To be politically literate, we should know how the government works, the activities the government engages in to conduct the affairs of the country, how parliament is formed, how elections are conducted, and how leaders create policies to address the nation's needs. Knowledge of these important issues is vital for meaningful political participation in a democratic system.
Why is political literacy important?
One reason we should care about political literacy is that at least we should always be aware of what is happening around us. For instance, if the law is being made or passed already, you must know how it is? Does it have a negative impact on us? If it may produce the negative impact, what can we do to make our voice heard?
People's political choices can have a big impact on a lot of people's lives. Many people think of politics as being about the government and law making, which is true, but it is far more complex than that. People are often negatively impacted by political decisions. Any vote we cast will either make or break other people.
To choose the right leader who can best serve us as citizens, we need to have political literacy which will guide us to know the type of politicians we vote for and how can we make them accountable. At least, we let them know who we are and that we understand our roles and responsibilities as a good citizen in a democratic state.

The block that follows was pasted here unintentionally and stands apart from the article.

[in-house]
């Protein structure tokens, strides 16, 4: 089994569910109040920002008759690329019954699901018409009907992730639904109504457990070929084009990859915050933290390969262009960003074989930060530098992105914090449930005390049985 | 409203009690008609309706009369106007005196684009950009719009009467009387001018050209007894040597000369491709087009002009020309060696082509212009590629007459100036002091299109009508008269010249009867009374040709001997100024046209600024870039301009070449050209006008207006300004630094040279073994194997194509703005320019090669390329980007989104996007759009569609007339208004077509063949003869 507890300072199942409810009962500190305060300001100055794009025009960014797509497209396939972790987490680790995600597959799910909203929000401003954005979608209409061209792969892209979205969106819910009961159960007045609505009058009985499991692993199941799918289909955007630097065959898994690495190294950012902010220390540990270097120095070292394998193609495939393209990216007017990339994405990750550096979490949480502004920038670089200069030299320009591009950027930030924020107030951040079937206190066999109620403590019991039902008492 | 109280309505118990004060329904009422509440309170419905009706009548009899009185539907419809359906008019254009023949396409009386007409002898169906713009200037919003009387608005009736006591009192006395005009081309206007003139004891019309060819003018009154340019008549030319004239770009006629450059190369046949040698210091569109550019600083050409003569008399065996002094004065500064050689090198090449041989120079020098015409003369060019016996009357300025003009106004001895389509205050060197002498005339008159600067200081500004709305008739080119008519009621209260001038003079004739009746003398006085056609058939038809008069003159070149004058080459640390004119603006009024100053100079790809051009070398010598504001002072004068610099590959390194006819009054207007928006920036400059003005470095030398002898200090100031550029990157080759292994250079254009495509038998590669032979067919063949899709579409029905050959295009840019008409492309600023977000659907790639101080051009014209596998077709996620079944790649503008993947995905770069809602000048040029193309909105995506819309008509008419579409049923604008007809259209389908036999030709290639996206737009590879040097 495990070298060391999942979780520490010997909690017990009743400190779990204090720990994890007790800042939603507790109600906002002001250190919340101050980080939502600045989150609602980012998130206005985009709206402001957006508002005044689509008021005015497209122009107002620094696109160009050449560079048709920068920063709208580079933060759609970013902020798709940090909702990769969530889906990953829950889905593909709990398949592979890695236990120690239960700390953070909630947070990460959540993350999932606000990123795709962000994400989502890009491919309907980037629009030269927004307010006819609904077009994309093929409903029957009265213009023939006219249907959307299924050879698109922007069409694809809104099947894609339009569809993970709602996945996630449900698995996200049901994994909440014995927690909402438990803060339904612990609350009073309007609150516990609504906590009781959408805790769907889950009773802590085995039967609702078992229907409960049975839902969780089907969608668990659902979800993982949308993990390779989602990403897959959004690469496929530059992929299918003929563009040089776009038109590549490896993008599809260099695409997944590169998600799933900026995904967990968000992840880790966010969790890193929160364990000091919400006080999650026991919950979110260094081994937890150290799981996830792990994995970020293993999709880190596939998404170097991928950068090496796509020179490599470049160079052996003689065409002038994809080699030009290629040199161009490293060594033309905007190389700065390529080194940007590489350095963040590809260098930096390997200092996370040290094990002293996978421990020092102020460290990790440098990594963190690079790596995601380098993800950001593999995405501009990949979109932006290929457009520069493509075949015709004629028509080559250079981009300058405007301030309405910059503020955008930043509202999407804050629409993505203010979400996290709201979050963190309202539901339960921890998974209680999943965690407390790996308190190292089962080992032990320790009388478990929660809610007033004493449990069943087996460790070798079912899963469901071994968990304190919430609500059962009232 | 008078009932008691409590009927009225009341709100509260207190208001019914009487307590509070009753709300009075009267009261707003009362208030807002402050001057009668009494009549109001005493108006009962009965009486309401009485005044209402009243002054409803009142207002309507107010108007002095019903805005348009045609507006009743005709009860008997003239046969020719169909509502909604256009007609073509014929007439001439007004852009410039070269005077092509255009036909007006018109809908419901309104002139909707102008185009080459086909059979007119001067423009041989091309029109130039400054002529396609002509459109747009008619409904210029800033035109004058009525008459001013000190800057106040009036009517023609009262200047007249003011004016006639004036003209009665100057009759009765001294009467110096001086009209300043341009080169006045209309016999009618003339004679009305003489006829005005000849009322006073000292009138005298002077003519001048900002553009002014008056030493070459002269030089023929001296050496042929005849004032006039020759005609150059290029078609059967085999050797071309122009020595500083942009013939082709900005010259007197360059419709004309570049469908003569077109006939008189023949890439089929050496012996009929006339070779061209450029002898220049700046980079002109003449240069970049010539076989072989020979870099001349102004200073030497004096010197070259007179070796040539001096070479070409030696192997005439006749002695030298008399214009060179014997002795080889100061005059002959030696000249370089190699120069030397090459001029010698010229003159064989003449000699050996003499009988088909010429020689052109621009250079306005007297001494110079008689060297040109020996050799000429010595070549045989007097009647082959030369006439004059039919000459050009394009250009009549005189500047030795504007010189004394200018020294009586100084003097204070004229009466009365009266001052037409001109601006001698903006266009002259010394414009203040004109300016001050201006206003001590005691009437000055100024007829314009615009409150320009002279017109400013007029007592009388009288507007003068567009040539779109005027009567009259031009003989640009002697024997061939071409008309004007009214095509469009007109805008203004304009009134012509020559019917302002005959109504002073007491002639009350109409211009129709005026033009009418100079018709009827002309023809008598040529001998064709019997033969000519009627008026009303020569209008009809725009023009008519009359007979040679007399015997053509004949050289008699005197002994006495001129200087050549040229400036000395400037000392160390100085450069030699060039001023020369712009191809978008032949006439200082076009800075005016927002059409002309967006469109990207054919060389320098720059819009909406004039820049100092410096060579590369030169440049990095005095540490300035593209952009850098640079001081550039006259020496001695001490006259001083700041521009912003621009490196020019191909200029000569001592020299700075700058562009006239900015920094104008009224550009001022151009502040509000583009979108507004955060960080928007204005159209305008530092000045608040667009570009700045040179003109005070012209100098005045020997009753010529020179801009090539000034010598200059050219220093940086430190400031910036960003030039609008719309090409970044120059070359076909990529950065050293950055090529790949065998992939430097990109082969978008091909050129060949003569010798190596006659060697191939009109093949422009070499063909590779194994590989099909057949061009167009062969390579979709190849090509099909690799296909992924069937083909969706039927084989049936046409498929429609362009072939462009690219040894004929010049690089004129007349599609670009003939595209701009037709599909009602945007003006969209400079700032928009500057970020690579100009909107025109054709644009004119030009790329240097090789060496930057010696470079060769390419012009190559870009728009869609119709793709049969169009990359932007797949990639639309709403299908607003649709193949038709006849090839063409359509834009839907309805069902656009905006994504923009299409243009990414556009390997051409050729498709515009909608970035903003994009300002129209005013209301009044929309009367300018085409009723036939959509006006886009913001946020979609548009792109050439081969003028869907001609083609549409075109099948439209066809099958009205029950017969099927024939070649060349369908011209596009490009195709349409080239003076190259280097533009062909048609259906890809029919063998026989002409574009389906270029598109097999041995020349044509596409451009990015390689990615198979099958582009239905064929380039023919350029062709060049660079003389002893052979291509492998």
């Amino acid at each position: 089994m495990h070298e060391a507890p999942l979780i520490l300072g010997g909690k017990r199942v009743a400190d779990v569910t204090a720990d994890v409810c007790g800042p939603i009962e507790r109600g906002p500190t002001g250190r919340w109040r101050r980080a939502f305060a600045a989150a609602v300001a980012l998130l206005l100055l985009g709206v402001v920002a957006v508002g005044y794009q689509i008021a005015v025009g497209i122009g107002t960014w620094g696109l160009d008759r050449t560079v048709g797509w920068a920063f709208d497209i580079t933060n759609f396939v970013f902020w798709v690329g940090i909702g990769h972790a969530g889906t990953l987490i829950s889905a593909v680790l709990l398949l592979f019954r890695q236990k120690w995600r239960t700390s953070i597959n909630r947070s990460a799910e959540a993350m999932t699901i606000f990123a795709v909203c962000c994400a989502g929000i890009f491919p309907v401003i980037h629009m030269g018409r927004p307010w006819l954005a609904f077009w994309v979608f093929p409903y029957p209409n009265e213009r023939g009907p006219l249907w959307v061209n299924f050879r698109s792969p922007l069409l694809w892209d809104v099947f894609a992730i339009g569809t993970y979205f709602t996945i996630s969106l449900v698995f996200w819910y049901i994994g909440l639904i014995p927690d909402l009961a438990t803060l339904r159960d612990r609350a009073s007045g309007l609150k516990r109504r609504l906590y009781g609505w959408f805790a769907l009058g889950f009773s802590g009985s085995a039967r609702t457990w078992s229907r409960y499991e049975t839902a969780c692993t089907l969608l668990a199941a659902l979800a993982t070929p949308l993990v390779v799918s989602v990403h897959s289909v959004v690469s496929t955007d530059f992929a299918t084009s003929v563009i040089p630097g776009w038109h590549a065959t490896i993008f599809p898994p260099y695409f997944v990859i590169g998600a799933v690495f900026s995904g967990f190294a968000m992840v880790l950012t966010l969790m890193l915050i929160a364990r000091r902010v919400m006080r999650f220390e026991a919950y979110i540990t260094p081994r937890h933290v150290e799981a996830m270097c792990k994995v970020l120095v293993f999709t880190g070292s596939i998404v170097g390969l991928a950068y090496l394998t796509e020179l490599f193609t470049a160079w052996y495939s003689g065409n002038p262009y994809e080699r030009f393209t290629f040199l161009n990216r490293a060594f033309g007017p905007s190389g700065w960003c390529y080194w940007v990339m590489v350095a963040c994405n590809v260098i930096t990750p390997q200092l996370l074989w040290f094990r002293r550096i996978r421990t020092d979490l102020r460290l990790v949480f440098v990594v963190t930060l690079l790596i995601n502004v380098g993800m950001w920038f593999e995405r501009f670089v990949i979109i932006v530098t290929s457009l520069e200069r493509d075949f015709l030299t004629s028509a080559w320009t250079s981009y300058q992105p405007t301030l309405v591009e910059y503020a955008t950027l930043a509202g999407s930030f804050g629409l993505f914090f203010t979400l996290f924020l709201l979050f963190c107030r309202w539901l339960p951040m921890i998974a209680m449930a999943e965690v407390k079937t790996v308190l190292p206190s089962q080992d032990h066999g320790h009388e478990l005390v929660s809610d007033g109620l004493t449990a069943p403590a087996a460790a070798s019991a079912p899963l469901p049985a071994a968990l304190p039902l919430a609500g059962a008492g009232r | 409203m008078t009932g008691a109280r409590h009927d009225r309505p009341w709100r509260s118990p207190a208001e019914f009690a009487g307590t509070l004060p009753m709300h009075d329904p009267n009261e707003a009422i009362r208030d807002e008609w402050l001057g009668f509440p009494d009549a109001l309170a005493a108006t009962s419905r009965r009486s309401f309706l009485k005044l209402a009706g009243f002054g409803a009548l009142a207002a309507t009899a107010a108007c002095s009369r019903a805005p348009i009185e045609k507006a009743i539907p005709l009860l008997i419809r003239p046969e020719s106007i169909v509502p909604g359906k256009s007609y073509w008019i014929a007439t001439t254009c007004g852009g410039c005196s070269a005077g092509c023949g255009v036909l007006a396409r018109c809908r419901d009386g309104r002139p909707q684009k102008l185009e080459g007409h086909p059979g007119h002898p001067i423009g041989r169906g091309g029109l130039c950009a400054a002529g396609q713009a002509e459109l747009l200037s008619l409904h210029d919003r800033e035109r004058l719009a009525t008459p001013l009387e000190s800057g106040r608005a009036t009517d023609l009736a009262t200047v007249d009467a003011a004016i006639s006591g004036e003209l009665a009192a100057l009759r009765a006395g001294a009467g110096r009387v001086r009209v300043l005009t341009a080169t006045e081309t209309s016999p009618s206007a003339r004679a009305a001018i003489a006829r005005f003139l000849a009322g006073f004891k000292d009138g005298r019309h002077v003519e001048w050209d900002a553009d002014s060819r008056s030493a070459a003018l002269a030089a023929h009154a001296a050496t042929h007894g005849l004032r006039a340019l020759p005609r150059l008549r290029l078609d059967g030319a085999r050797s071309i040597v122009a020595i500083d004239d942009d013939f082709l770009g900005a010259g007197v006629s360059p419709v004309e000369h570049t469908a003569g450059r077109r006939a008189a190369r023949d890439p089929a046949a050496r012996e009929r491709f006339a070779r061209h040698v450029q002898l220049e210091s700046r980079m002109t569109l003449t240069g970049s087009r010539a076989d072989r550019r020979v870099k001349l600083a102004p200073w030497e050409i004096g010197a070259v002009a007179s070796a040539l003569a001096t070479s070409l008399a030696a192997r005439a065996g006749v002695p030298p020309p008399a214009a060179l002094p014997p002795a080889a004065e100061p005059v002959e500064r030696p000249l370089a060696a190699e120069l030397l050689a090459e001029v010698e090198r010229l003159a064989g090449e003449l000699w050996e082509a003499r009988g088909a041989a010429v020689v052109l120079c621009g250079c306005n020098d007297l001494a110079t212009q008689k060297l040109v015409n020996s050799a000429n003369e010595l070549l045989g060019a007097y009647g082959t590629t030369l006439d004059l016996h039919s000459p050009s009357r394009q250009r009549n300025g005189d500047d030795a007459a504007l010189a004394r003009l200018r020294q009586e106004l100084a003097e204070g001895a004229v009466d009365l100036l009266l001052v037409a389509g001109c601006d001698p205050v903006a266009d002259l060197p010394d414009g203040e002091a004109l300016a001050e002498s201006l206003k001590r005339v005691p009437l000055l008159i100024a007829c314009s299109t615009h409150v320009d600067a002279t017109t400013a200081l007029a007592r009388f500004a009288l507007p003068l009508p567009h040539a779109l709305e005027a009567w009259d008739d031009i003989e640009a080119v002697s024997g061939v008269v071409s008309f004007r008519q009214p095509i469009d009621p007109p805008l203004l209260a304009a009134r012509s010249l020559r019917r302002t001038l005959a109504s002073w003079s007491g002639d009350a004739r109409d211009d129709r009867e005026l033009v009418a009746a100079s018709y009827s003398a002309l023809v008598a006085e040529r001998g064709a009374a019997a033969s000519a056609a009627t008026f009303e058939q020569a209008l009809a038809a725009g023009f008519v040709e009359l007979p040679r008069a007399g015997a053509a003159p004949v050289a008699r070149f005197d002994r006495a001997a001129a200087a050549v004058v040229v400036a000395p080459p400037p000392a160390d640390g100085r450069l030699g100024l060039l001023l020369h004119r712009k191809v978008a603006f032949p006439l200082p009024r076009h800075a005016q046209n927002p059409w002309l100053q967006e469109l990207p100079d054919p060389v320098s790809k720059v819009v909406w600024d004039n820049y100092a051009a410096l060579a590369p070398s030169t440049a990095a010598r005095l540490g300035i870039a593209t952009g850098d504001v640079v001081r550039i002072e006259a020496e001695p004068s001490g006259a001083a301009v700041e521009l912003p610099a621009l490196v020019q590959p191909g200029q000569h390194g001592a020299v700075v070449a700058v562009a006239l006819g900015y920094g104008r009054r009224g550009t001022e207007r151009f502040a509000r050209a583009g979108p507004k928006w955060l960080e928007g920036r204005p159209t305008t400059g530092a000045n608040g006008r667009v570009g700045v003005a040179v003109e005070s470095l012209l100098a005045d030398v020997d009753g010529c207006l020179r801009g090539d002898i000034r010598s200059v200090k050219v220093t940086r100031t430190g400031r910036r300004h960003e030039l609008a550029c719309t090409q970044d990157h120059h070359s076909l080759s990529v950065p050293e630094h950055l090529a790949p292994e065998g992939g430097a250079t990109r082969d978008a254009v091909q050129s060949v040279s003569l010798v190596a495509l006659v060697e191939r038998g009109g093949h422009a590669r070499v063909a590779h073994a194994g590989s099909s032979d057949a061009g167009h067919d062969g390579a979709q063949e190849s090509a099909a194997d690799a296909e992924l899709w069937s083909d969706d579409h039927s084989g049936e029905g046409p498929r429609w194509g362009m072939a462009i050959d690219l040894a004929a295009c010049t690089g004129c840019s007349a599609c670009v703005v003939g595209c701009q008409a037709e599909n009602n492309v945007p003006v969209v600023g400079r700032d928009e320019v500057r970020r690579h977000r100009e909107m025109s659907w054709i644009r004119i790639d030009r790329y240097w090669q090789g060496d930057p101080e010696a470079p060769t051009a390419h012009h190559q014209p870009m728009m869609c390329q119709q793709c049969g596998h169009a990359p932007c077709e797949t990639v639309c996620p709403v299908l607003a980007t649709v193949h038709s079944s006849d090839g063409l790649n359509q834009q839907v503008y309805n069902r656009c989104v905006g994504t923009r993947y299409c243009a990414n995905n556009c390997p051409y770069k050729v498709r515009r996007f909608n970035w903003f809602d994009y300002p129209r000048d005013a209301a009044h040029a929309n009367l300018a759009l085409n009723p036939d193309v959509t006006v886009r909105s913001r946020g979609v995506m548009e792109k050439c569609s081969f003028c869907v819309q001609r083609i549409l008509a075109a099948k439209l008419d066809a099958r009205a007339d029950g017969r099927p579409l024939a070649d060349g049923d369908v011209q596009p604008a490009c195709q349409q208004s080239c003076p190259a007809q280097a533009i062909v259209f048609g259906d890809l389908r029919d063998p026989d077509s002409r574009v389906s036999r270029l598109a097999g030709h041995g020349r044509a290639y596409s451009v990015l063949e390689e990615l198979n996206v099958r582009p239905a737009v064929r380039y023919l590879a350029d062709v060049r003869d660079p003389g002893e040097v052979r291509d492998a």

Why does political literacy matter for Cambodians?
As Cambodia adopts multi-party democracy, active participation from its citizens is significant to the democratization process. According to the Cambodian constitution, "Khmer citizens of either sex shall have the right to participate actively in the political, economic, social and cultural life of the nation."
However, Cambodian people’s political participation is constrained by major obstacles related to political perceptions, political environment, social hierarchy and culture, and economic factors. Moreover, limited education regarding political literacy also contributes to this problem. Many Cambodian people, especially youth, still do not have substantial knowledge about some of the most important elements of a democratic society, such as accountability, transparency and civic engagement. Therefore, their meaningful participation in politics remains limited.
Democracy is a political system in which people have the right and power to choose a leader by themselves. According to Merriam-Webster Dictionary, democracy refers to "a government in which the supreme power is vested in the people and exercised by them directly or indirectly through a system of representation usually involving periodically held free elections." Abraham Lincoln once said that democracy is “a government of the people, by the people, and for the people."